Sunday, February 15, 2015

Gruyere and Carmelized Onion Flower Brioche

Lets just start by saying I am so glad this recipe finally made it into my life.  Apparently the brioche flower (usually Nutella filled) has been floating around the internet and gracing peoples tables for a while, however it only just came onto my browser a few weeks ago.  Upon seeing a picture of it, I instantly had to try making it, and have made it a few times since.  As you can probably tell, I usually go for flavor over looks in my baked goods, but this is one of those few special recipes that is simple to make (unlike the macaron), amazing to look at, AND delicious to eat.  Either sweet or savory, this recipe is a winner.  People are so impressed its home made when you bring it in, and its so easy to share, as everyone just tears off "petals."

My discovery of this recipe on the interwebs also happened to coincide with being given a gopro as a present.  This seemed like a perfect excuse to try out time-lapse baking... thus leading to my new obsession (expect to see more here soon!) Here is my first baking time-lapse, of the brioche making process (nutella filled):

The traditional recipe is Nutella filled, and it was pretty gooey and amazing, but I decided to branch out a little today and try a savory filling, and I did not regret my decision... carmelized onions and bubbling gruyere cheese combine beautifully, making a decadent, savory, delicious, beautiful brioche, perfect for that special event you are going to, or just to stand in your kitchen and eat fresh out of the oven.  No judgement, just jealousy.  I suspect there are a million flavor combinations to be tried, that would all be delicious (pesto and sun dried tomato maybe?? or a new format for cinnamon rolls??).  So go ahead, drop your fear of yeast, and make this impressive Brioche.  You'll be happy you did.

Gruyere and carmelized onion flower brioche
Adapted from The Bread Kitchen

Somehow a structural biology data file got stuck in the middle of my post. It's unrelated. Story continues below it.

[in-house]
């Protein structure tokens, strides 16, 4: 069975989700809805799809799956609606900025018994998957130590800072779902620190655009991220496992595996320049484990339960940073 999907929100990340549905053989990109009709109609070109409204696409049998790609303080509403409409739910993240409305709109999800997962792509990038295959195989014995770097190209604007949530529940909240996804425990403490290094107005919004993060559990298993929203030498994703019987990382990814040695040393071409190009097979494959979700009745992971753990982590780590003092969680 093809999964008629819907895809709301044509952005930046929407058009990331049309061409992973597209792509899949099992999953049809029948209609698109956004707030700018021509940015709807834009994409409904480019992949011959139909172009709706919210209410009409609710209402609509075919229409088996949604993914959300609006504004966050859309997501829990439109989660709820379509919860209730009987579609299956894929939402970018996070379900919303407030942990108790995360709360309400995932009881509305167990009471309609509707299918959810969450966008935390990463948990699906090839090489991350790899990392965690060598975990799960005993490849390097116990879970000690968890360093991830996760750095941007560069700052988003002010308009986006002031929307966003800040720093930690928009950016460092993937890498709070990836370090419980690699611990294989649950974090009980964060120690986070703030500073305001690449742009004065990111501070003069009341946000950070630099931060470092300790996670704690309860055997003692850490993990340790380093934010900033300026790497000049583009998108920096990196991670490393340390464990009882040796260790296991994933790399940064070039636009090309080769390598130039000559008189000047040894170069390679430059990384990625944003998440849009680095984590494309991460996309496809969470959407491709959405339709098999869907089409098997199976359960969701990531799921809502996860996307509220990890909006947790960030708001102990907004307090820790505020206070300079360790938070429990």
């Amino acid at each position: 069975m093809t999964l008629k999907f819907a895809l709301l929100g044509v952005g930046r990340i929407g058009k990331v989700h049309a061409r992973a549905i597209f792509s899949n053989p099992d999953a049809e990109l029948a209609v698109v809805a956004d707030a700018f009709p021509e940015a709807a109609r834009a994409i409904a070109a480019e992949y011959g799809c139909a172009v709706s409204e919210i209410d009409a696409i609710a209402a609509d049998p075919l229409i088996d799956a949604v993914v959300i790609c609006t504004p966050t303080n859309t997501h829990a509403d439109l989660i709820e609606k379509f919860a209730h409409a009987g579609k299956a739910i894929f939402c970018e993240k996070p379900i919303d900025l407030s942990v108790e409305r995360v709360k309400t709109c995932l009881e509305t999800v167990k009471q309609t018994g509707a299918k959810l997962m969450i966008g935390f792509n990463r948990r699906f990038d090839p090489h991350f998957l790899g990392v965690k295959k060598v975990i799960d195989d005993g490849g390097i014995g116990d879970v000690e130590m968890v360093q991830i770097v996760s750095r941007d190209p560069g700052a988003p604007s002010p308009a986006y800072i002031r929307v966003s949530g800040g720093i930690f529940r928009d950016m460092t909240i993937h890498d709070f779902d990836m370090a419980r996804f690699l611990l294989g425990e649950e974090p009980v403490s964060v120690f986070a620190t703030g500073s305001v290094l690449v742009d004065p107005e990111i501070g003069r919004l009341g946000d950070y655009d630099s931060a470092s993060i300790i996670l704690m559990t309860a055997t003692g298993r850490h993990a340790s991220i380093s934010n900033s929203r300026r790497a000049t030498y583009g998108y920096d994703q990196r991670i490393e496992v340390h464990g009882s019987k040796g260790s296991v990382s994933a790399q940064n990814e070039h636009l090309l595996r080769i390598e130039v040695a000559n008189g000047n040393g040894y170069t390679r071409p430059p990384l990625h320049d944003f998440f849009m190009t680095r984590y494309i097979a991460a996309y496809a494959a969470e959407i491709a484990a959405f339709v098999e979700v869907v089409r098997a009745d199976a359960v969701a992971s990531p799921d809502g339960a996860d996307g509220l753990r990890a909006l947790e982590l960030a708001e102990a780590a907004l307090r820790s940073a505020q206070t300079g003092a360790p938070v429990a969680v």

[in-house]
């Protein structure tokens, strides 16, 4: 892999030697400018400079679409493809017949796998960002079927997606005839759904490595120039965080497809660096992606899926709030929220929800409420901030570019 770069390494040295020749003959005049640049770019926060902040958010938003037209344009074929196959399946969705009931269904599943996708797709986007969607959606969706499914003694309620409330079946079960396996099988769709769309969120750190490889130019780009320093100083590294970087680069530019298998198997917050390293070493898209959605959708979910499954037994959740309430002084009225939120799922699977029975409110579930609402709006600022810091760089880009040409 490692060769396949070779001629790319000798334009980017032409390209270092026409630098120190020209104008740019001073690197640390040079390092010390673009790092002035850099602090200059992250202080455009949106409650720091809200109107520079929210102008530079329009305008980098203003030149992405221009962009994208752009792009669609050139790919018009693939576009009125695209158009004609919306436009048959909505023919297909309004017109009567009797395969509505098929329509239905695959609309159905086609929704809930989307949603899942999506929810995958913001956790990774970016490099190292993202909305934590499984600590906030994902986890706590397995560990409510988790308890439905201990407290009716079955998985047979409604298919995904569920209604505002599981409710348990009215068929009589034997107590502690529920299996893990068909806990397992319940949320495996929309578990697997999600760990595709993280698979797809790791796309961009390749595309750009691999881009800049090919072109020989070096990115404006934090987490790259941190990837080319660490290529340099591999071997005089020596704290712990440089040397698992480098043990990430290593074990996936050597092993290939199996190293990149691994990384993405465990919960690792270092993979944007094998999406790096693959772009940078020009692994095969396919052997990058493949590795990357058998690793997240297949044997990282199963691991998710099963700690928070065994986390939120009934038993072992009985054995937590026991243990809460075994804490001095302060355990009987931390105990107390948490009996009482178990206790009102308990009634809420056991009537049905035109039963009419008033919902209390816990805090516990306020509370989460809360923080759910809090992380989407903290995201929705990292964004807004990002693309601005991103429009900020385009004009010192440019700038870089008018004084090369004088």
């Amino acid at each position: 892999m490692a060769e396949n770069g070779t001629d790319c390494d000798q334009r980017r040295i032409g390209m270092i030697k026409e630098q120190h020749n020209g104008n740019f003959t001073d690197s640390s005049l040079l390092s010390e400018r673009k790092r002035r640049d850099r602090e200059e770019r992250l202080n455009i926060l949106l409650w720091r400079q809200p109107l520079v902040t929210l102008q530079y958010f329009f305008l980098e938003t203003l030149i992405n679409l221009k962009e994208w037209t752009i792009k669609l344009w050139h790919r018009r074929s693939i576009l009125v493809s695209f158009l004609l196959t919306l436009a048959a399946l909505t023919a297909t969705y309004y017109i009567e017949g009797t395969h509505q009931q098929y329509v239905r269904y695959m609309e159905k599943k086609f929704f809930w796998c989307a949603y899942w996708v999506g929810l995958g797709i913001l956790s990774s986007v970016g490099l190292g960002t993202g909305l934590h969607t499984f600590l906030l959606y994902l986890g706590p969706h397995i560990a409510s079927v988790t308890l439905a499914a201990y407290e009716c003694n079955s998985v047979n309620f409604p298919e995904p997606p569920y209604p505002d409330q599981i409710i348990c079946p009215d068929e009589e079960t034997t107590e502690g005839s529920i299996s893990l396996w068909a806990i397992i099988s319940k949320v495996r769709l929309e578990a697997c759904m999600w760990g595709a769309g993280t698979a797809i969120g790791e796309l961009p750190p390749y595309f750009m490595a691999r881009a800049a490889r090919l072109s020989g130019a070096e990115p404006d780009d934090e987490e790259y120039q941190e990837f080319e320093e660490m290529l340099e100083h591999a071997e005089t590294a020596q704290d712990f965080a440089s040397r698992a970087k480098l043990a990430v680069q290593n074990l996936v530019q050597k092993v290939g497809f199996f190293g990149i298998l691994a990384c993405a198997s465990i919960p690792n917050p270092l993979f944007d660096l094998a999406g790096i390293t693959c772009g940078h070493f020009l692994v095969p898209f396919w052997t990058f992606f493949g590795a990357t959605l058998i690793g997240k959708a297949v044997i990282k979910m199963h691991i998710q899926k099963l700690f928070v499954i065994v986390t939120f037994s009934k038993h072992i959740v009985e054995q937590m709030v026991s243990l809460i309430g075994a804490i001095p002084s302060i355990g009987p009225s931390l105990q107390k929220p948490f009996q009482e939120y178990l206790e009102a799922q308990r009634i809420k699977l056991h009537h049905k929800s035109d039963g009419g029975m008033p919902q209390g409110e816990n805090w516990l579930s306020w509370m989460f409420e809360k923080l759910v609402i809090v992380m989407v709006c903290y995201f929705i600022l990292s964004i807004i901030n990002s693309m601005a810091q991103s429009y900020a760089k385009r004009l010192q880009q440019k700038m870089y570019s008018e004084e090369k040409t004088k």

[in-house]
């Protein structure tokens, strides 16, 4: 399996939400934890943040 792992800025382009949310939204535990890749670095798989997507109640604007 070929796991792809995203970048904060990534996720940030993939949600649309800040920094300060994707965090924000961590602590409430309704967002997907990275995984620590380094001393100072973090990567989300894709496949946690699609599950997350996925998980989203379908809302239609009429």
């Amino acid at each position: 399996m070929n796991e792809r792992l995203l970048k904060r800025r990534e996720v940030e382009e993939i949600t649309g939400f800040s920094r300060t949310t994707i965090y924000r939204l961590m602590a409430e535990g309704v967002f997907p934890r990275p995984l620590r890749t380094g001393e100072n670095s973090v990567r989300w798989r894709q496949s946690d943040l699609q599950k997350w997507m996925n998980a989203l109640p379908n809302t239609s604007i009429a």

- 3/4 cup milk
- 1 tsp dried active yeast
- 1 Tb sugar (3 Tb if making a sweet brioche)
- 60 g (4 Tb) butter
- 3 1/4 cup flour
- 1 tsp salt
- 2 eggs

- 2 small/medium onions
- ~150 grams (~1 cup grated) Gruyere cheese

Glaze: 1 Tb milk, 1 Tb water

Make the Brioche:
  1. Measure out the milk into a plastic measuring glass (or something microwaveable) and microwave for 20 seconds until look warm.  Add the yeast and sugar into the milk, mix a little, and let it sit for 10 minutes to activate it.
  2. While the milk is sitting:
    • melt the butter in the microwave (use 30 second increments to not burn it), and set it aside to cool.  
    • place the flour and salt into a large mixing bowl, mix it up, and make a well in the center.
    • Half the onions, and thinly slice them.
    • grate your cheese
  3. Add the eggs to the center of the flour well, and gently break up the yolk and mix up the eggs.  Add the milk/yeast mixture and melted butter, and mix everything together with a wooden spoon until it begins to come together into a soft dough.  Then using your hands, knead the dough for ten minutes.  It will start off sticky, but just keep kneading and it will transform into a soft ball of dough (that is just a little sticky).  Transfer the dough to a lightly greased bowl, cover it with a dish towel, and let it rest in a warm place until it doubles (1-1.5 hours).